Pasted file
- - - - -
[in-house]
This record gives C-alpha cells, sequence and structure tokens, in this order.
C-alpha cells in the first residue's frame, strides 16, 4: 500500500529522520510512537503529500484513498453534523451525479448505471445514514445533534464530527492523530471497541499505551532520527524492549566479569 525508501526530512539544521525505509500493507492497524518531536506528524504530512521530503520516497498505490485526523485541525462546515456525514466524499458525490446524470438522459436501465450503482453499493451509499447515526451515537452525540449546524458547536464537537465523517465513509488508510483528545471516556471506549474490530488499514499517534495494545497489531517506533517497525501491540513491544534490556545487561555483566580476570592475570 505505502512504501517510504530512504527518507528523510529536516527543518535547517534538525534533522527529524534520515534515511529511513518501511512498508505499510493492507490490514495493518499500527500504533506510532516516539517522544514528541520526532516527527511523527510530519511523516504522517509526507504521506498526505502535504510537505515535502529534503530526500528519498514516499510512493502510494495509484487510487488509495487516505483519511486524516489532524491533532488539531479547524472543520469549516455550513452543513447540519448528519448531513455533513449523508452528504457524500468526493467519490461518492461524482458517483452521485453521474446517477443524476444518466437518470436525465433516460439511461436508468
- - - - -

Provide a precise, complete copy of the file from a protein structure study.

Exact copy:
[in-house]
This record gives C-alpha cells, sequence and structure tokens, in this order.
C-alpha cells in the first residue's frame, strides 16, 4: 500500500529522520510512537503529500484513498453534523451525479448505471445514514445533534464530527492523530471497541499505551532520527524492549566479569 525508501526530512539544521525505509500493507492497524518531536506528524504530512521530503520516497498505490485526523485541525462546515456525514466524499458525490446524470438522459436501465450503482453499493451509499447515526451515537452525540449546524458547536464537537465523517465513509488508510483528545471516556471506549474490530488499514499517534495494545497489531517506533517497525501491540513491544534490556545487561555483566580476570592475570 505505502512504501517510504530512504527518507528523510529536516527543518535547517534538525534533522527529524534520515534515511529511513518501511512498508505499510493492507490490514495493518499500527500504533506510532516516539517522544514528541520526532516527527511523527510530519511523516504522517509526507504521506498526505502535504510537505515535502529534503530526500528519498514516499510512493502510494495509484487510487488509495487516505483519511486524516489532524491533532488539531479547524472543520469549516455550513452543513447540519448528519448531513455533513449523508452528504457524500468526493467519490461518492461524482458517483452521485453521474446517477443524476444518466437518470436525465433516460439511461436508468